Does your retirement planning include a plan for how you will take withdrawals from your retirement accounts?
You can spend your life saving for retirement with the assumption that once you reach retirement age, your work is done. Or you can recognize that money management continues into your golden years and do some financial planning ahead of time to make it easier.
The Motley Fool highlights “3 Mistakes People Make With Retirement Withdrawals” to help readers avoid missteps after working and saving for many years.
If you wait too long to withdraw money from certain tax-favored retirement accounts, you may info that those accounts have accumulated so much that they are in a higher tax bracket. Some people see the IRA requirement that one withdraw from a traditional IRA or 401(k) as a goal to reach or think of it as the time they should start to withdraw funds from these accounts. What they don’t realize is that they can take money from these accounts earlier and as indicated, it may be to their advantage to do so if they can avoid paying the taxes they would pay if the account moved into a higher tax bracket.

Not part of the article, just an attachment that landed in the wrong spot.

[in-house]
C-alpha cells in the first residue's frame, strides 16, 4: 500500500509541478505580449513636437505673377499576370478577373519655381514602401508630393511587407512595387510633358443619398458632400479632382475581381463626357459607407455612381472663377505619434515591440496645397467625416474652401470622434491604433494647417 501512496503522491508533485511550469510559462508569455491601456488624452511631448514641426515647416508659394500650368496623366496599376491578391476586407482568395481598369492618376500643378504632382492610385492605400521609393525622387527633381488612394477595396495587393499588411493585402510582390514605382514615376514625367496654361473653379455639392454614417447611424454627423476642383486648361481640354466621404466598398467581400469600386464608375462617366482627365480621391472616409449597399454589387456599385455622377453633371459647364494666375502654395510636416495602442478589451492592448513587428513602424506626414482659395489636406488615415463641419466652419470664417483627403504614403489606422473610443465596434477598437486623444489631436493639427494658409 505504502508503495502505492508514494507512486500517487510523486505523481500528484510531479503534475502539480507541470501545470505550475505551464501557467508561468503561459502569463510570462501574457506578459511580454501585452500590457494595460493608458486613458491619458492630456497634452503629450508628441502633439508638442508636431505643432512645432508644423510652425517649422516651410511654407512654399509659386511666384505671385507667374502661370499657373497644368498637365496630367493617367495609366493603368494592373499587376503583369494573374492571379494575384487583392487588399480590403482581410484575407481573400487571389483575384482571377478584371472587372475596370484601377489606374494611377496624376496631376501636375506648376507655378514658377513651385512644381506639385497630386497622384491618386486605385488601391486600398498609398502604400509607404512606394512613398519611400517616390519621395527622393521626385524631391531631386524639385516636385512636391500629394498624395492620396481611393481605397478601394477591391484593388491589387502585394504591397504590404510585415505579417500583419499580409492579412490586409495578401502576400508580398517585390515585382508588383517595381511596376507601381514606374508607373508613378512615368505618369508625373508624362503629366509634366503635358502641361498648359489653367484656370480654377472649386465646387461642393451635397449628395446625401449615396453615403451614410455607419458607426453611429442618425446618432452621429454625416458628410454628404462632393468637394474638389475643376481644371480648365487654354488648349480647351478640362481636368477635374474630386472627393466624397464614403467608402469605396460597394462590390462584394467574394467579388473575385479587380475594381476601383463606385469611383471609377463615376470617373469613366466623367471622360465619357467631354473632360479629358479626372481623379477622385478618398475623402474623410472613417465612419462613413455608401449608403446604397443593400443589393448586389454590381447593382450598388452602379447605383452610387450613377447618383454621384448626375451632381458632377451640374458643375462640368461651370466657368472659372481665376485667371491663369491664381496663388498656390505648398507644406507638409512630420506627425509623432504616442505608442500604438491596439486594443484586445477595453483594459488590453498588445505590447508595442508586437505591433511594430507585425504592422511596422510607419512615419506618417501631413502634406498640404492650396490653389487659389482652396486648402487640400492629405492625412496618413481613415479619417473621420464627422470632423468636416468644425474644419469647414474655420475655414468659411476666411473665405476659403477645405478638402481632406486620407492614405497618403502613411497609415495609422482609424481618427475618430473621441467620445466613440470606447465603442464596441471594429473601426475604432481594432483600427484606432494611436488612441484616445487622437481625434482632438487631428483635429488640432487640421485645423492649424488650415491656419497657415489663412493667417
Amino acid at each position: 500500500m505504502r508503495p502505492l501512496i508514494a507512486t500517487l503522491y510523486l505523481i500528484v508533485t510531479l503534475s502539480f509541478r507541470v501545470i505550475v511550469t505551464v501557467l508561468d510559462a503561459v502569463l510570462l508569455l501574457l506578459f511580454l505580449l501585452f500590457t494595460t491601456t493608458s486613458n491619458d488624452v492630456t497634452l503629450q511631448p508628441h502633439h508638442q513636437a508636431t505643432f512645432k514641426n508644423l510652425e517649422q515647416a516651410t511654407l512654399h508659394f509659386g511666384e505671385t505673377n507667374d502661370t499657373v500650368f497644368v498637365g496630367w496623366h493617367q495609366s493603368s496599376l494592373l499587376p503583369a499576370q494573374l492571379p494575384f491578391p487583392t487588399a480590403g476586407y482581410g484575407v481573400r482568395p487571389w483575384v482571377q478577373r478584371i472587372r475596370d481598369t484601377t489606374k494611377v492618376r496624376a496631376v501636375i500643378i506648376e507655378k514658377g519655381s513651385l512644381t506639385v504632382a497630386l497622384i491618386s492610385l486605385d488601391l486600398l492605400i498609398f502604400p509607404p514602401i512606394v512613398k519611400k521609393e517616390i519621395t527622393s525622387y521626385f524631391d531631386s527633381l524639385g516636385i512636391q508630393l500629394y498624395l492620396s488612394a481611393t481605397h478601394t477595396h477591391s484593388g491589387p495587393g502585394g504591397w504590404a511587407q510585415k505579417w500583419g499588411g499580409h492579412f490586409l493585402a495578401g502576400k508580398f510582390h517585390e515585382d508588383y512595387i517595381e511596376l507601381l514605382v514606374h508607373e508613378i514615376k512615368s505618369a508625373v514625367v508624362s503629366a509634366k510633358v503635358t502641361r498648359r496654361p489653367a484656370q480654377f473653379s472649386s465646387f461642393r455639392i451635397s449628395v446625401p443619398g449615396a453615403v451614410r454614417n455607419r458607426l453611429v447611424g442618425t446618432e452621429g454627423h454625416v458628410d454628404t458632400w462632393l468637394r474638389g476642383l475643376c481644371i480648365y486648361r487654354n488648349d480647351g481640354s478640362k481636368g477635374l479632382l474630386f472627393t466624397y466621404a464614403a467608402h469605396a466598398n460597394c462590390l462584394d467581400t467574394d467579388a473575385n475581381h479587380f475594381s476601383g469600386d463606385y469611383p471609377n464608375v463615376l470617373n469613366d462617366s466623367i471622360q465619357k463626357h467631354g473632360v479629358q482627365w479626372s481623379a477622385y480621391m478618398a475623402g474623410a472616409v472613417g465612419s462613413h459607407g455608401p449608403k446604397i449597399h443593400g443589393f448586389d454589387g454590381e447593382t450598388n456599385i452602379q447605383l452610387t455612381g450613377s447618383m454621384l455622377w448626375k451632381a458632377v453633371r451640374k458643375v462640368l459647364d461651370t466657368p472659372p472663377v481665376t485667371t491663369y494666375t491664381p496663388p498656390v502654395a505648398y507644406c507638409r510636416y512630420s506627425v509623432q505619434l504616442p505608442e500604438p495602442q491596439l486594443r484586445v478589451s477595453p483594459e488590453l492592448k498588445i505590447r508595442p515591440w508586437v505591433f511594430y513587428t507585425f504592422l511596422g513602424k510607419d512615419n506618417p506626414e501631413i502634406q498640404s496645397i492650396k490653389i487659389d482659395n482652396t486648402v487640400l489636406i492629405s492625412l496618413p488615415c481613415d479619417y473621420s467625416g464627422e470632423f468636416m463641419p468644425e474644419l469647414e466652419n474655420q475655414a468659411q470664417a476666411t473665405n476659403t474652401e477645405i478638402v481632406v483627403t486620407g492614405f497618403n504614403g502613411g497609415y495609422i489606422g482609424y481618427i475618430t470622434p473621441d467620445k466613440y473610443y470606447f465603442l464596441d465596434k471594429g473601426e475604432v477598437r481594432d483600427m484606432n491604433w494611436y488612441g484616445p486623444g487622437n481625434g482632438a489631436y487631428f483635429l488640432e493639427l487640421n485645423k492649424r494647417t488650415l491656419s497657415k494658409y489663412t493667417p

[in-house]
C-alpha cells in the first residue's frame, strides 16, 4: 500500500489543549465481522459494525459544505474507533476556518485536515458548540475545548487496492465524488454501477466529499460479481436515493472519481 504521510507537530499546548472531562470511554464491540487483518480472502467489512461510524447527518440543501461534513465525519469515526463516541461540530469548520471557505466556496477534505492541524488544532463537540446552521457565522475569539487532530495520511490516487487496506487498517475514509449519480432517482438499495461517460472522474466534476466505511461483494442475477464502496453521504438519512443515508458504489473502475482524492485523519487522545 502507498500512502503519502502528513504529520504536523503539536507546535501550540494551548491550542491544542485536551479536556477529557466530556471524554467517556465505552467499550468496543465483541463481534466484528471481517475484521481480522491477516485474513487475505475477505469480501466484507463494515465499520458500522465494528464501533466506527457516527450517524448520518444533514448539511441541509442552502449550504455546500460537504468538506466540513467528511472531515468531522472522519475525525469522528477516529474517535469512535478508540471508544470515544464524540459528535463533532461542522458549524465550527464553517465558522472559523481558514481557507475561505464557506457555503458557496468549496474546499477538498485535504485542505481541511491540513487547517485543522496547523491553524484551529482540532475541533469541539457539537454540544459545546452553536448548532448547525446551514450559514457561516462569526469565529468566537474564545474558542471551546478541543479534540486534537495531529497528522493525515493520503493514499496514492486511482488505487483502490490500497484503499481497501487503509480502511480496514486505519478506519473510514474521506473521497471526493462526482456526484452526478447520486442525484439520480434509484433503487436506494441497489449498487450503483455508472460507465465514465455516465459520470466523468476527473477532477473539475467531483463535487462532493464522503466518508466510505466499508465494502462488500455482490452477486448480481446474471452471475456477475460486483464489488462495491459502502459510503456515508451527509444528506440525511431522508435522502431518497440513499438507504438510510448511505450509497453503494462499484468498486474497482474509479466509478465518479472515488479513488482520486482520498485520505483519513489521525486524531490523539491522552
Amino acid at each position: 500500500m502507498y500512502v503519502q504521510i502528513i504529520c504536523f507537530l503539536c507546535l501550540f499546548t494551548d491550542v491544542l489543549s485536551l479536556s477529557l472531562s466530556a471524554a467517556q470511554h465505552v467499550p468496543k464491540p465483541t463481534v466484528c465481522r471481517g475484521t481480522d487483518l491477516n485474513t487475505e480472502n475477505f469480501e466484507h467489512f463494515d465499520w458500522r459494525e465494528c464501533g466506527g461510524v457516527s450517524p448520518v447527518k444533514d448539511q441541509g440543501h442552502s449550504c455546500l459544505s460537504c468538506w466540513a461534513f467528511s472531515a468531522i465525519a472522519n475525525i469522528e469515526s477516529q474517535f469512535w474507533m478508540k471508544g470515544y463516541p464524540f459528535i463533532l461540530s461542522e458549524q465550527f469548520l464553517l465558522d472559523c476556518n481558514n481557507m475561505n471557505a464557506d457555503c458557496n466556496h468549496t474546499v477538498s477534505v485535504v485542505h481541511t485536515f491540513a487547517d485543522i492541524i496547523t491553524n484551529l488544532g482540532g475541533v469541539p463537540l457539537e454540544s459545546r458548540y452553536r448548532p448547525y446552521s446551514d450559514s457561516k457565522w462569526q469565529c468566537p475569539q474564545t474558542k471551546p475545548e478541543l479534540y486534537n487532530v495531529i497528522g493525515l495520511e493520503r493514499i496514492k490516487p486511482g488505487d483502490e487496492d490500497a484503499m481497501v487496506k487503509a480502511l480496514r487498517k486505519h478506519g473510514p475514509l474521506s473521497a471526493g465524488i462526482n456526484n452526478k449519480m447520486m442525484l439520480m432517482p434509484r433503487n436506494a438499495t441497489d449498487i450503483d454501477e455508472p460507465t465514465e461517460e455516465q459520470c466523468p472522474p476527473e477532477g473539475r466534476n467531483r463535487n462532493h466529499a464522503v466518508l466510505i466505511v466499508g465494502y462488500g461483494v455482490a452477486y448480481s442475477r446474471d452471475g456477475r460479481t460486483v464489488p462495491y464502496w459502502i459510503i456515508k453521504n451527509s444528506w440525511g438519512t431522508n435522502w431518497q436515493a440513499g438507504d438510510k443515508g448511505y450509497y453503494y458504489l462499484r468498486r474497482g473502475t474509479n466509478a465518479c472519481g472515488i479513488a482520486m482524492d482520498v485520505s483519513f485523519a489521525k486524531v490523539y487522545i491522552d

You will also need an overall plan because just withdrawing money when you need it can backfire. Budgeting based on your expenses while making sure you have some funds that remain untouched in case of an emergency sounds like what you have always been told to do. As a retiree, you need to be even more strategic unless you plan to go back to work. Some retirees do just that but you would want to do it because you found something you wanted to do and not because your nest egg ran out. And since you can’t count on being able to return to work so it is better to plan well.
While the order in which you withdraw funds from different retirement accounts does matter, there is more than one way to do this. That may seem like a contradiction but it isn’t. The best sequence for your retirement withdrawals depends on your financial goals. For example, people who wish to leave as much tax-free money as they can to their heirs should not withdraw from a Roth IRA first.
The Motley Fool says, “The value of a strong financial planner really comes through when it comes to planning retirement withdrawals.” and we would certainly agree.
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